Monday, August 20, 2012

The Architecture of Iranian Bazaars

Imamzadeh Zeid at the
Grand Bazaar in Tehran
By Heidi Noroozy

A trip to Iran is never complete without a visit to one of the country’s many bazaars. These marketplaces date back to the fourth century C.E., when they were built along major trade routes, often at the intersections of several thoroughfares. Cities had areas reserved for trade, where small stores and merchant stalls grew into sprawling covered markets. The term comes from the Middle Persian word, baha char, which meant “place of prices.” Bazaars have long been commercial and financial centers as well as a focus of social and religious life.

In its simplest form, a bazaar is defined as two rows of shops facing each other on either side of a street and connected by a stone roof. This definition hardly does justice to the enormous complexity of these structures, with their labyrinths of streets and multiple levels. Iranian bazaars combine typical features of Persian architecture: arches, domes, and vaulted ceilings, brickwork, decorative tiles, and even paintings.

Historically, bazaars were organized into sections, each dedicated to a specific trade, and this layout is still largely preserved today. You seek out one area for spices—to find it, just follow your nose—and another for kitchenware, a third for gold coins and jewelry. The stores are tiny, sometimes only large enough for a small sample of wares, the bazari (merchant), and two or three customers. Often, each section forms a self-contained “neighborhood,” with its own teahouse, mosque, public bath, and Hosseinieh, a space for religious ceremonies.

The Bazar Bozorg, or Grand Bazaar, in Tehran, is the largest in the world, although it is far from the oldest. Only 200 years old, it features 6 miles of covered space. This central marketplace is a must-see stop for any visitor to Tehran, but it’s best to take a local guide along. Having grown haphazardly over the course of two centuries, it has no uniform architectural style but consists of a jumble of covered corridors, open streets, courtyards, and caravansaries. As far as I know, there is no map to help you navigate the place, and even asking for directions can be of little help. A lot of bazaris and laborers working here only know their part of the labyrinth well and have no more than a vague notion of what lays beyond.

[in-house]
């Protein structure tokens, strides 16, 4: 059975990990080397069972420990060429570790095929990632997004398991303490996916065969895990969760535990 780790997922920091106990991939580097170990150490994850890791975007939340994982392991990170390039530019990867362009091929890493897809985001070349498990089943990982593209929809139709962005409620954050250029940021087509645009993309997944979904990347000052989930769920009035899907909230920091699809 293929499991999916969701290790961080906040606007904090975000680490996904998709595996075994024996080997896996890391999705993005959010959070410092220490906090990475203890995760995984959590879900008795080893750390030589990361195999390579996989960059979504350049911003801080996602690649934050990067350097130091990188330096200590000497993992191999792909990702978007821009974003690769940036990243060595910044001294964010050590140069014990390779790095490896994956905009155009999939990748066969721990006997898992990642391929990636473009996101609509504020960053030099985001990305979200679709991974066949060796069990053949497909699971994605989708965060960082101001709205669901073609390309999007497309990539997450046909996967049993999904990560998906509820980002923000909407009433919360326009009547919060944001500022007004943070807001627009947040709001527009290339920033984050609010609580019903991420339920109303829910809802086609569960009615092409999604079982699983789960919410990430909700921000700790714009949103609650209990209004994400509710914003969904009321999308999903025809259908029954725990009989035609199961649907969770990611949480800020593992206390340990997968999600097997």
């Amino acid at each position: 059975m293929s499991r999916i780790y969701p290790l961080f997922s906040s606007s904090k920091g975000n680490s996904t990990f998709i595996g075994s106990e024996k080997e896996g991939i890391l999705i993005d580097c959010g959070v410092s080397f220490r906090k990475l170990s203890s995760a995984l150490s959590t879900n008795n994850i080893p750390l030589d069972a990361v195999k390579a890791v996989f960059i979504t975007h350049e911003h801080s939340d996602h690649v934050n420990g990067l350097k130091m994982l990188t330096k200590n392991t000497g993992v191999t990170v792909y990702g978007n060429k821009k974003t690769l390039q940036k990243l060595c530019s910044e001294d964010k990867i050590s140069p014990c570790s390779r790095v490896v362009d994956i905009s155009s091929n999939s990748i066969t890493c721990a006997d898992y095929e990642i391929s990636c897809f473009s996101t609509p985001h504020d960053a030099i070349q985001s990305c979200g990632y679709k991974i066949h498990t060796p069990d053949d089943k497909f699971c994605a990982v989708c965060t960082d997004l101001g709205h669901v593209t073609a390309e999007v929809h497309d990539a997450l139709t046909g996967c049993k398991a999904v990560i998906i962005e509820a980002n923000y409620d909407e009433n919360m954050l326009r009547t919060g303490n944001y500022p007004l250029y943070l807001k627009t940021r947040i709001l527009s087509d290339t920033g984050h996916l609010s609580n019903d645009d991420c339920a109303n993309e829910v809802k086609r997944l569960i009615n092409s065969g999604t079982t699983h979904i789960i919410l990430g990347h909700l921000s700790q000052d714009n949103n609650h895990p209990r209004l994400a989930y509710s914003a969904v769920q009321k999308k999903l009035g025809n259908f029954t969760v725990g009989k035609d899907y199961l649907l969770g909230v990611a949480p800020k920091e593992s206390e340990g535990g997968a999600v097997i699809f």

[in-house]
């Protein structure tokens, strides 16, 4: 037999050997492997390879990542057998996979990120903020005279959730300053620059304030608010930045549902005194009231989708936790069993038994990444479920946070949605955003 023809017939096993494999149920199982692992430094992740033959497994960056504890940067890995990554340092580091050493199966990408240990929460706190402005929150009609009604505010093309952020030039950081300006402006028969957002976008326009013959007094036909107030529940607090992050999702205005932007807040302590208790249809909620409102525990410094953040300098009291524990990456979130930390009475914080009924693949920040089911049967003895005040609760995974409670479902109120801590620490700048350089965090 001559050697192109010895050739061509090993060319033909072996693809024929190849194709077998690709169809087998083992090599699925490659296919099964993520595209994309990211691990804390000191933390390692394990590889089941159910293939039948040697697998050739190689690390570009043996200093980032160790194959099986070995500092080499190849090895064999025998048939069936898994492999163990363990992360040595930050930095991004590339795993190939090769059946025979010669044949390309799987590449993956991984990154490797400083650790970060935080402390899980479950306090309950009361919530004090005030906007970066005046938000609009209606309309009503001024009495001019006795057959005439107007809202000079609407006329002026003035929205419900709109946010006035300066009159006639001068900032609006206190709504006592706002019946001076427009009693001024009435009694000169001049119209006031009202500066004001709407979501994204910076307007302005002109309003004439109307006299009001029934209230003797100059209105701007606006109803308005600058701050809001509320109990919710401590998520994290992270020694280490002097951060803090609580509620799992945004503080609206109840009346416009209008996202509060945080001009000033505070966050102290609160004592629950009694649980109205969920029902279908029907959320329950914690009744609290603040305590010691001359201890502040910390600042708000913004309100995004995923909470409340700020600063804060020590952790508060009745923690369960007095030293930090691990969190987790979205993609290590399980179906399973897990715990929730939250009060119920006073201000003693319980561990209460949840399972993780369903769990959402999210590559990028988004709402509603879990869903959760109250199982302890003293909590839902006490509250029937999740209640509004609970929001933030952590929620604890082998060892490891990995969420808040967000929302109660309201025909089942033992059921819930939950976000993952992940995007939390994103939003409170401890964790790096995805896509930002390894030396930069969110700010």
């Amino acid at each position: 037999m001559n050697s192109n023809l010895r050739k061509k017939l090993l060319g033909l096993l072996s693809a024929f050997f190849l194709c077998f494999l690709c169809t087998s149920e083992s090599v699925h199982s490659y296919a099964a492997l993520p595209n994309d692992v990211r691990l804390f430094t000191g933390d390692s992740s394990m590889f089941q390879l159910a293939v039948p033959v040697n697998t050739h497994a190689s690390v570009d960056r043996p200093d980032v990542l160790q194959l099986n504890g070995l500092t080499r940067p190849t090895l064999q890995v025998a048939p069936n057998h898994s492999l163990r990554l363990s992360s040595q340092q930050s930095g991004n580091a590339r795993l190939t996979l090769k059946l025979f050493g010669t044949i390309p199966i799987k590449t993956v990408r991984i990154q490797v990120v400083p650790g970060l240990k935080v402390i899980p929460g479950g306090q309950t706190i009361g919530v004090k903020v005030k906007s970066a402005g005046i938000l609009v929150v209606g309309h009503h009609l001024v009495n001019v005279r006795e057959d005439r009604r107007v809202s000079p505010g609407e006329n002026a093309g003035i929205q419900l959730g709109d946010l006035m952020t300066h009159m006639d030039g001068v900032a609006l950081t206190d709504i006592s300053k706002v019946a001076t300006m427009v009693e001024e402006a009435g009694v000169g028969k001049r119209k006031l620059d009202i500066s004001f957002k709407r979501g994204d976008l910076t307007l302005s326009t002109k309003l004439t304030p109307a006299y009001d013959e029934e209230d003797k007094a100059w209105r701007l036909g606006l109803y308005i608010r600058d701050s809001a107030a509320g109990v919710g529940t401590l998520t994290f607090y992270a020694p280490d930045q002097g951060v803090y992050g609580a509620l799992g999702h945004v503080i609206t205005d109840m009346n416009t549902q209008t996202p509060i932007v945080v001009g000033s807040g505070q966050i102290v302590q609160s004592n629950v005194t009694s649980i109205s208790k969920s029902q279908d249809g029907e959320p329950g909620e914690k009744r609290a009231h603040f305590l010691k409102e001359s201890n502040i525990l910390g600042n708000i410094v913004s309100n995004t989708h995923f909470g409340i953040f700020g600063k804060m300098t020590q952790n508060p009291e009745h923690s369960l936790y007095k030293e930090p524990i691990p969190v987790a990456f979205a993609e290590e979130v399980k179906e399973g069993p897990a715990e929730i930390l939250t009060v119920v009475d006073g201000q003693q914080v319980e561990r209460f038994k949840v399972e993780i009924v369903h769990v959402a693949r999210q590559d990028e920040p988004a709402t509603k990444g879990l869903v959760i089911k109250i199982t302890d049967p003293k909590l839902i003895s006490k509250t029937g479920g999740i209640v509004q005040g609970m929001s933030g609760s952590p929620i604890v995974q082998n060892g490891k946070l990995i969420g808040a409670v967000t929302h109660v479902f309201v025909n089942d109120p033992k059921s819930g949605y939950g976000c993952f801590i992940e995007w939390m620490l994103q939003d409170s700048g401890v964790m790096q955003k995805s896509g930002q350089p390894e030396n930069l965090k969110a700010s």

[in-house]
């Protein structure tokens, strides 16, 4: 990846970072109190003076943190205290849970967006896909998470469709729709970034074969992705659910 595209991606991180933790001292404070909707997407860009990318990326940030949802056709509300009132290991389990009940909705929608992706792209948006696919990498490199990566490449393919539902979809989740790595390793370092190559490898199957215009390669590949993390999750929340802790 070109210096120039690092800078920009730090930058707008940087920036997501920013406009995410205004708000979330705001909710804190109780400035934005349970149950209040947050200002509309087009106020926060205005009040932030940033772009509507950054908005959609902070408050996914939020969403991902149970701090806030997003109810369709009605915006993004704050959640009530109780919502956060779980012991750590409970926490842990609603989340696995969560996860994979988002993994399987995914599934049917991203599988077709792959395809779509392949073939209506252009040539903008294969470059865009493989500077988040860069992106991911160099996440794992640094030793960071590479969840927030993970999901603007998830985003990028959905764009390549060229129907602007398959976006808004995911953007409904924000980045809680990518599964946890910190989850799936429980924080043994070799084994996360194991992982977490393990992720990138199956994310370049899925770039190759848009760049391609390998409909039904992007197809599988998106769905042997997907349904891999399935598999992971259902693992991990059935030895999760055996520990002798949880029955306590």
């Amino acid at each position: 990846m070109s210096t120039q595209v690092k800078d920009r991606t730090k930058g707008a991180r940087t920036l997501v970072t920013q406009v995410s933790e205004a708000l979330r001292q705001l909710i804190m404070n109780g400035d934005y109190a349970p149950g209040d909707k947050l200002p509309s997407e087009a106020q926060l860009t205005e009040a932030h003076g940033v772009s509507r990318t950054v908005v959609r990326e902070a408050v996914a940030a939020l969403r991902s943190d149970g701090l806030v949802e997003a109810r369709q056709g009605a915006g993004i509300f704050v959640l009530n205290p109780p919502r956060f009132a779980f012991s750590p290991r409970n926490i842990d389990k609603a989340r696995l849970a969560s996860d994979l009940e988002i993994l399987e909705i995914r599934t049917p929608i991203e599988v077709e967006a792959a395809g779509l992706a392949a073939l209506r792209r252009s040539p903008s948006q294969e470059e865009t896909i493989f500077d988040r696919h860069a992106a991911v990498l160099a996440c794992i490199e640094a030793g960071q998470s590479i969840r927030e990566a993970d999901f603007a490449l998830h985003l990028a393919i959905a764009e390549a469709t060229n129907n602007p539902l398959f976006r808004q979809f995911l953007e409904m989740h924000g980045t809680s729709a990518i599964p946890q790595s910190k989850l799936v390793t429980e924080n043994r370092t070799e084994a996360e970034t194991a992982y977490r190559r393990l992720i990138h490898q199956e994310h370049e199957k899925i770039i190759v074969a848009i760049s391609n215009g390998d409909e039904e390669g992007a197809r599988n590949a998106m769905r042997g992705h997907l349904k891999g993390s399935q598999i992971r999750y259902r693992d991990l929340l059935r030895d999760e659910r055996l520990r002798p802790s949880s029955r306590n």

Carpet section of the
Grand Bazaar in Tehran

Tehran’s Grand Bazaar was once the center of financial and even political power, and its bazaris played a significant role in the Islamic Revolution. Today, much of its financial clout has shifted to the northern part of the city, but you can still see the money changers along the streets, sitting among stacks of dollars, euros, and rials.

One of the most fascinating features of an Iranian bazaar is the caravansary, a spacious, domed hall often located at the back of the marketplace but sometimes at its very heart. This chamber was once a place for caravans of traveling merchants to put up for the night or set up temporary stalls for a few days before moving on to the next town. The advent of motorized vehicles has now displaced the horse-drawn carts of earlier eras and put an end to this function. Today, a caravansary is known as a sarai, or sometimes timcheh, and forms a central courtyard surrounded by shops (as opposed to the long hallways in the rest of the bazaar). The goods sold here are often the finest luxury items, carpets, and works of art.

Caravansary in the Kashan Bazaar

The Vakil Bazaar in Shiraz is one of the most beautiful in the country. Built by Karim Khan Zand, who ruled Iran from 1750-1779, it has a largely cruciform shape, with arched columns, decorative brickwork, and openings in the vaulted roof that bring in light and fresh air. Its former caravansary, the Serai Mushir, is located on the south side, where vendors sell traditional handicrafts, many of them made by the local Qashqa’i tribes.

Handicrafts on sale at the
Sarai Mushir in Shiraz

My favorite bazaar, though, is the one in Esfahan, which departs from the usual labyrinthine layout. It is mainly rectilinear, built around the perimeter of the city’s enormous Naqsh-e Jahan Square with shops on the ground floor and storage space and offices upstairs. Like Vakil, it features typical Persian architecture with arches, vaulted ceilings, and decorative brickwork. But it dates back several centuries earlier to the time of Shah Abbas I of the Safavid Dynasty. All around the main entrance at the north end of the square, you can still a series of fading frescoes depicting Shah Abbas’s wars with the Uzbeks. In the arch between the paintings, stretches an ornamental structure known as stalactite work—a series of small niches layered on top of each other like a honeycomb.

Frescoes and honeycomb arch of the
Isfahan Bazaar

The Esfahan bazaar is famous for its handicrafts, made right on the premises. The workshops are located in the back corridors, where you can watch artisans stamp colorful patterns on cotton tablecloths or hammer intricate designs into copper and bronze bowls.

To truly experience an Iranian bazaar, with its riot of colors, cacophony of sounds, spicy scents, and crush of humanity, you have to visit one in person. Just watch out for the carters pulling their wagons piled high with goods through the corridors. They don’t stop for pedestrians!

Or check out this panoramic view of the Esfahan Bazaar.


  1. This is a fascinating piece, Heidi. I had always assumed bazaars were similar to European markets, but they are obviously much more. And the photographs you have included are tantalizing. Thanks for a really informative post.

    1. Thanks, Patricia. Bazaars are almost like little cities of their own, except that everyone goes home at night.

  2. Isenberg Devorah
    I wana thank you for providing instructive and qualitative stuff so often.